Question to City Manager, Council Meeting 03/03/2014



To ask the Manager to indicate the number of people housed in temporary accommodation for longer than 1 month and to state how many such people are paying rent for their accommodation.


The figures for January 2014 reveal that 1,052 adult individuals, of the 1,779 unique individual adults that accessed emergency accommodation during the month were in placement for a continuous period of 30 days.
Information relating to how many of these individuals are paying rent for their accommodation requires extensive further analysis which will be provided to the councillor in 2 weeks time.



To ask the Manager to indicate the full legal costs incurred by DCC in relation to High Court case appealing Standards in Public Office Commission finding.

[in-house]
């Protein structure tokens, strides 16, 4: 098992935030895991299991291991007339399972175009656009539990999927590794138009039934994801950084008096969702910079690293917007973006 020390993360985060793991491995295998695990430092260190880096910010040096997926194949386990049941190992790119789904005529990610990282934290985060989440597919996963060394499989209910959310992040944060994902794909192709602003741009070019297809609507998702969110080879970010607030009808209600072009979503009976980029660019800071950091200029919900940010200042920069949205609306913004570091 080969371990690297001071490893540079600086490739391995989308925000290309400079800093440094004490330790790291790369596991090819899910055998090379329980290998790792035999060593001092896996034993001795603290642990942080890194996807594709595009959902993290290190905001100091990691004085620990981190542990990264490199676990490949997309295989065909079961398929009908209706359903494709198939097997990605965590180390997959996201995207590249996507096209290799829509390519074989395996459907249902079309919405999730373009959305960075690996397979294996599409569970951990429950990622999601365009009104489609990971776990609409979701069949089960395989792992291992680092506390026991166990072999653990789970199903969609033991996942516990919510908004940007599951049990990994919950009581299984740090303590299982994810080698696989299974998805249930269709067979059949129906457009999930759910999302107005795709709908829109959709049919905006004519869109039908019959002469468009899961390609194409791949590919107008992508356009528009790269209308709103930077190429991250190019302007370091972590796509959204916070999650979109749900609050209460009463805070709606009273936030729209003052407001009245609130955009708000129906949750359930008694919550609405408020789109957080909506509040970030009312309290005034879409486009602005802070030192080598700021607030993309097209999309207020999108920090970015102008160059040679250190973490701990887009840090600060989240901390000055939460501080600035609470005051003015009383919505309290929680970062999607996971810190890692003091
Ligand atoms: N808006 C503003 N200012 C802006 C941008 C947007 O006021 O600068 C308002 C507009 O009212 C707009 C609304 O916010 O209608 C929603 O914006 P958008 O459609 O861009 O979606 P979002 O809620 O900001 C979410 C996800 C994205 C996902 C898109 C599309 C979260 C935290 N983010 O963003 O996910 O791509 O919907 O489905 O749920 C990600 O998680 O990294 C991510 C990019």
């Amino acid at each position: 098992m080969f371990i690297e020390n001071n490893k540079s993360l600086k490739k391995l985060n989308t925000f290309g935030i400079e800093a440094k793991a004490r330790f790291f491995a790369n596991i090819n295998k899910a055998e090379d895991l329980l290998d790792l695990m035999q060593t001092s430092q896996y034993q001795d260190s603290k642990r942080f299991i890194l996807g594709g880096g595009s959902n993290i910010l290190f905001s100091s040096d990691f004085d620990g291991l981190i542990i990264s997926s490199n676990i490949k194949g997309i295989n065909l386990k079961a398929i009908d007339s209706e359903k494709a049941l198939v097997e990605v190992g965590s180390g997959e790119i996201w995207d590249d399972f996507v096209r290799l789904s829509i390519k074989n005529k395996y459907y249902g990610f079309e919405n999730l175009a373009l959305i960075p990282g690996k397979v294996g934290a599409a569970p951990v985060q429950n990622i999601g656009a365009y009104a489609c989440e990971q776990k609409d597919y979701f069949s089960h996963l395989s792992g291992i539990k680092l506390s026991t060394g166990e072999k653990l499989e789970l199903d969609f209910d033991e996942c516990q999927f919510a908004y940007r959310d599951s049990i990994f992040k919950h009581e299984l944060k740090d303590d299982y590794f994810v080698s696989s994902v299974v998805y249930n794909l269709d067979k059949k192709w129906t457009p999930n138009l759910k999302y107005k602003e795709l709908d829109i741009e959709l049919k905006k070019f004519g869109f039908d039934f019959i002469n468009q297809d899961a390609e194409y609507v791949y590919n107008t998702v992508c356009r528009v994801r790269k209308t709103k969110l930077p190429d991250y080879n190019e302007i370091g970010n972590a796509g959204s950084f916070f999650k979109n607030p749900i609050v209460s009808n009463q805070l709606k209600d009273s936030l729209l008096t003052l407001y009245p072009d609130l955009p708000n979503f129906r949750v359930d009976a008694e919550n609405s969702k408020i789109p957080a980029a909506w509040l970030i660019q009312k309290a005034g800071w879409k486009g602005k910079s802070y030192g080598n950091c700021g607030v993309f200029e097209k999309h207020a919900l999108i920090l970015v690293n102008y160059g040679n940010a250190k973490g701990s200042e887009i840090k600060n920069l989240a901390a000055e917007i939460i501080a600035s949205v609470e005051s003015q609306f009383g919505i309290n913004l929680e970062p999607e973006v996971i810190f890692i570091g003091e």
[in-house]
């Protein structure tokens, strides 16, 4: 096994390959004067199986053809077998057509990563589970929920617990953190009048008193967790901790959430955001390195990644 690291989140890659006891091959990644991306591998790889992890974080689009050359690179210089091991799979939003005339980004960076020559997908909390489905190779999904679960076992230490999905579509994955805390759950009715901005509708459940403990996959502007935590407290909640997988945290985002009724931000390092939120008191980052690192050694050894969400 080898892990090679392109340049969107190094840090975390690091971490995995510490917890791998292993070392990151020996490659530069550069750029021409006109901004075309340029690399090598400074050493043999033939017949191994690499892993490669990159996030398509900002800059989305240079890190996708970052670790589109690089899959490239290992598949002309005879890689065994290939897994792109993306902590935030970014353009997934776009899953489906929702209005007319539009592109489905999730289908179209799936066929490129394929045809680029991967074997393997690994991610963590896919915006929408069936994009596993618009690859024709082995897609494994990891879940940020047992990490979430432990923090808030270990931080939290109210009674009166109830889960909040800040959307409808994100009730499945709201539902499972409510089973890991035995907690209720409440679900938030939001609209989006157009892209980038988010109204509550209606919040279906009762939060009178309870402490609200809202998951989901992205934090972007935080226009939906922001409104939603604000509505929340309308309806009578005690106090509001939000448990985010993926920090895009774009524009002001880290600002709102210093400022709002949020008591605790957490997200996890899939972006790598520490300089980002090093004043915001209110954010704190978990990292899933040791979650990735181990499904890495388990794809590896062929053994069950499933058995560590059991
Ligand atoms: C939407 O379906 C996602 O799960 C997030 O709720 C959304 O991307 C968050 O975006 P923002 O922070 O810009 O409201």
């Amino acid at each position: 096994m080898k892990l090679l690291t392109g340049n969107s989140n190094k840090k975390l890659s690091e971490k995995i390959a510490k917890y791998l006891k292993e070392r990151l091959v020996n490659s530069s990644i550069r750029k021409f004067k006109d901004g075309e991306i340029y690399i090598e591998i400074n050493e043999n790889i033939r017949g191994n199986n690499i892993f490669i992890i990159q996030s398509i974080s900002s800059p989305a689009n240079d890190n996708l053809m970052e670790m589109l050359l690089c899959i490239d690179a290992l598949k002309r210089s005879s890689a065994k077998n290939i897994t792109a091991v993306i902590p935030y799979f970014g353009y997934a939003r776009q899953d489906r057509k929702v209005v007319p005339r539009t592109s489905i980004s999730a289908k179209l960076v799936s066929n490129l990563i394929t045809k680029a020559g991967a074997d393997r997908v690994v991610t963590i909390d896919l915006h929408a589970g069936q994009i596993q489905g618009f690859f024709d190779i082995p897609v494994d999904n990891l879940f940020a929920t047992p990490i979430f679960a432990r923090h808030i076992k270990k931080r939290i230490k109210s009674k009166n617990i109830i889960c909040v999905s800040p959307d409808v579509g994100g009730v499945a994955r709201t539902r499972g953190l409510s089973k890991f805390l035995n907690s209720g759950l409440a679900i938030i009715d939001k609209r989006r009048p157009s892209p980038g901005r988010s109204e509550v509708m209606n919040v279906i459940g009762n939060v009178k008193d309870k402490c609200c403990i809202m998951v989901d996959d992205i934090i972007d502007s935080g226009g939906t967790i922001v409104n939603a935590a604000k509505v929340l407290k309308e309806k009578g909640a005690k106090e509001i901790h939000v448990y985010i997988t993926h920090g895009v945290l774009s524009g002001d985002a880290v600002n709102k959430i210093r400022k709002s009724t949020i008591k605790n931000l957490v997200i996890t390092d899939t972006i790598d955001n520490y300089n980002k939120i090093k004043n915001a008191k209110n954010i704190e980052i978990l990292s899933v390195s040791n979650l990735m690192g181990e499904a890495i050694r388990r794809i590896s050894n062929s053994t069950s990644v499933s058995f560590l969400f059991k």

We are waiting to hear from the Solicitors who act on behalf of SIPOC with their Bill of Costs in this case. The Order for Costs was only made by the High Court on Wednesday last the 26th February so it is likely that we will not be furnished with the costs for a week or two. The City Councils legal costs to date come to a total of €117,912.72 in respect of Senior and Junior Council. We have paid the third parties legal costs of €1,591.50. We are also waiting a bill of costs from the Legal Stenography Company.



To ask the Manager to set out the number of 3 and 4 bedroom council tenancy properties with a single tenant.


There are 963 properties with at least three bedrooms with a single occupant.



To ask the Manager to state in how many of the approx. 6,700 housing rent accounts with greater than 3 months arrears; are there are payment plans in place? To also ask the Manager how many eviction cases are pending for non payment of housing rents?